Dolt rules: Lessons learned from idiots
In case you've never noticed, I rarely interview anyone for this column. Most of my sources are family and unsuspecting friends who complain that I make everyone look bad. But that's not true. (It is true that they think I make them look bad, but, in fact, I could rip them apart in my column. I don't, in the spirit of being invited back for Thanksgiving.)
Recently, I've taken up columnist tasks that require me to interview strangers. And, like the courtesy I give to my family, I do not trash the people I interview. But I'm at my breaking point.
Some people are so incredibly stupid about their career that I actually struggle to make them seem intelligent during the interview.
So here are two interviews from smart people who are career idiots. (But first, a caveat: I am making the people anonymous. Many readers generously send stories from the field. And really, I love to hear from readers. I learn a lot. So you should know that if I think you're an idiot and decide to write about it, I will at least disguise your identity.)
Career idiot number one: The Apprentice. (Not all of them. Just the unlucky one I interviewed.)
He really did not have a career, which was, undoubtedly, the cause of his ridiculous antics on the TV show that eventually got him fired. But he decided to make a career out of getting fired by becoming a public speaker.
Here are things you need to become a public speaker:
1. Something to say. This guy had nothing. Except to tell me that he was available for speaking.
2. You need an ability to answer questions from the press so that your name gets in the paper and people recognize you and hire you as a speaker. He did not answer my questions, which were all softballs. And he even asked to see the notes I was writing so he could edit them. I laughed.
The lesson from this career idiot is that if you must be a poser, pose carefully. When you first start being something new (for him, a public speaker), you need to pretend you're that person so people hire you as that person. But do some research before you start pretending. At least learn the basics of how to conduct yourself, and what people will ask you.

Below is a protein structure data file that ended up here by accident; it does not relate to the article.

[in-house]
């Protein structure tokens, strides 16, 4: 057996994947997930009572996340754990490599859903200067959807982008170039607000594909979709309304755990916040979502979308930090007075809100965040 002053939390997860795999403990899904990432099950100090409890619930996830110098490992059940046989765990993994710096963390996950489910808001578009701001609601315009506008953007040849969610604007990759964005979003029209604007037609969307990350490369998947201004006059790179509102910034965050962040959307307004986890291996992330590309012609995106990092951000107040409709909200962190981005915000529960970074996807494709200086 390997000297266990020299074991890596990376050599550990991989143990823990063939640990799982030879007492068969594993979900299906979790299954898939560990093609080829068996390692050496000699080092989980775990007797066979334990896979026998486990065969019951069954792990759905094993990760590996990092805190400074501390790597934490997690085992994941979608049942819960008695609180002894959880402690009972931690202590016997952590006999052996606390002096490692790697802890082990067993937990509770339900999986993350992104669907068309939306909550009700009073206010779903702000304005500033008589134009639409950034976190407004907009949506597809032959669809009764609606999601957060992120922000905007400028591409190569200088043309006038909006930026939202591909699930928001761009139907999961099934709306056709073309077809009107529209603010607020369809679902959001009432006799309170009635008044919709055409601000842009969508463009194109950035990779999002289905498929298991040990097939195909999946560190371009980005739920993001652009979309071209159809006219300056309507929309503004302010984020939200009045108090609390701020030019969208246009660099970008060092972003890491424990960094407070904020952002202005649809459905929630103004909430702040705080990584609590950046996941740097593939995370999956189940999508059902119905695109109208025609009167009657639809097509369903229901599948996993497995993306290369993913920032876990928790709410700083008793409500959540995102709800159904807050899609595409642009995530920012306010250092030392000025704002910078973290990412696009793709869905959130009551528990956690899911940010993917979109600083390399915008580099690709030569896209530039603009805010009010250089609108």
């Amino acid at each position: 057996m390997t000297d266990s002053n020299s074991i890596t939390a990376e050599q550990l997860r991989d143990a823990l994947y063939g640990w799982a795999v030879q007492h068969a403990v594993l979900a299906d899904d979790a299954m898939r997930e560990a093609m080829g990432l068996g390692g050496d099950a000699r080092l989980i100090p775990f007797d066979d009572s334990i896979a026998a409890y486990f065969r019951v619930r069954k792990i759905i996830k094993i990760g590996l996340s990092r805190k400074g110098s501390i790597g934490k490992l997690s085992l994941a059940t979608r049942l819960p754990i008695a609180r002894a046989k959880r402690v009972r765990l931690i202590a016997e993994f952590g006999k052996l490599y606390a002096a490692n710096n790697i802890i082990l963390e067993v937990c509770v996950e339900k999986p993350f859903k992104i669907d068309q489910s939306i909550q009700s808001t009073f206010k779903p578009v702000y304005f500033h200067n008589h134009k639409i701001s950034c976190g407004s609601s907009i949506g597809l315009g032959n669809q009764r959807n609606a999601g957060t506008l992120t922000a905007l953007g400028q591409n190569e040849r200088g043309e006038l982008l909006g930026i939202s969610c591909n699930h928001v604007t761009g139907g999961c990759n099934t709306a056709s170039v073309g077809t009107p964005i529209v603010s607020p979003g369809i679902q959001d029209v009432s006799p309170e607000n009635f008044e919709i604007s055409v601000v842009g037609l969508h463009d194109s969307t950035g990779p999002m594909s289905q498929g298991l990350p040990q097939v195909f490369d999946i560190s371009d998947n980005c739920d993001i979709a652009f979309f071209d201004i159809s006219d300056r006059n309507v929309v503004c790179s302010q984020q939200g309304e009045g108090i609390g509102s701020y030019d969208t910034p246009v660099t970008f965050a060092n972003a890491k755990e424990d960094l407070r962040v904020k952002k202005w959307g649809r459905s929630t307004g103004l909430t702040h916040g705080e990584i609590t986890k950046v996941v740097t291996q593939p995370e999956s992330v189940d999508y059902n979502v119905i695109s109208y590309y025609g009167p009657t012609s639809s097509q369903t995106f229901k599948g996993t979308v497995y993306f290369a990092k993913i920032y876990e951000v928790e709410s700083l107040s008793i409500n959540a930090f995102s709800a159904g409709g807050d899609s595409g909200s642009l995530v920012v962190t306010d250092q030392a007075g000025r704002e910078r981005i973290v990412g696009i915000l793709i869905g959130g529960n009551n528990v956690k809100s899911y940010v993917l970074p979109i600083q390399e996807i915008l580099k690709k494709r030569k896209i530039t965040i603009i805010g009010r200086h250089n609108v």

Career idiot number two: The Painter (Whose identity I probably don't even need to hide because you don't know him because he's never sold a painting.)
He was making a lot of money as VP of Something Big at his tech company and he gave notice six months before his wife quit work to have a baby. He is starting a career as a painter. He has no idea how to get his art to the market, or how many pieces he'll have to sell to support his family. But he says he has to be true to himself, and painting is his dream.
He says he feels trapped at his current job. This is the picture he paints of trapped: He wanted to move across country, so his large and generous company let him set up a remote office in his new home. He hates the long hours of his lucrative job, and his company would let him go part time– but he doesn't ask for that because he doesn't want to like his job. He fears that if he liked his job he wouldn't quit to do his art.
Here is the lesson from career idiot number two: Take a big-picture look at what you have. It might be a lot better than you realize. Remember the first time you woke up next to the love of your life, and up close, in the morning, his/her face looked splotched and scruffy and gross?
Well, jobs are like people: they never look great up close. So you need to pay attention to the big picture. This guy's big picture is that he has a great job for supporting his new family and painting on the side, and if he's really an artistic genius, he can make a bundle painting and quit his job.
I hate to be a buzz kill here. I'm not saying that I don't like dreamers. I do. I like people who reach for careers that are fulfilling but difficult. But when the odds of success are low, you don't have to make them lower with poor planning.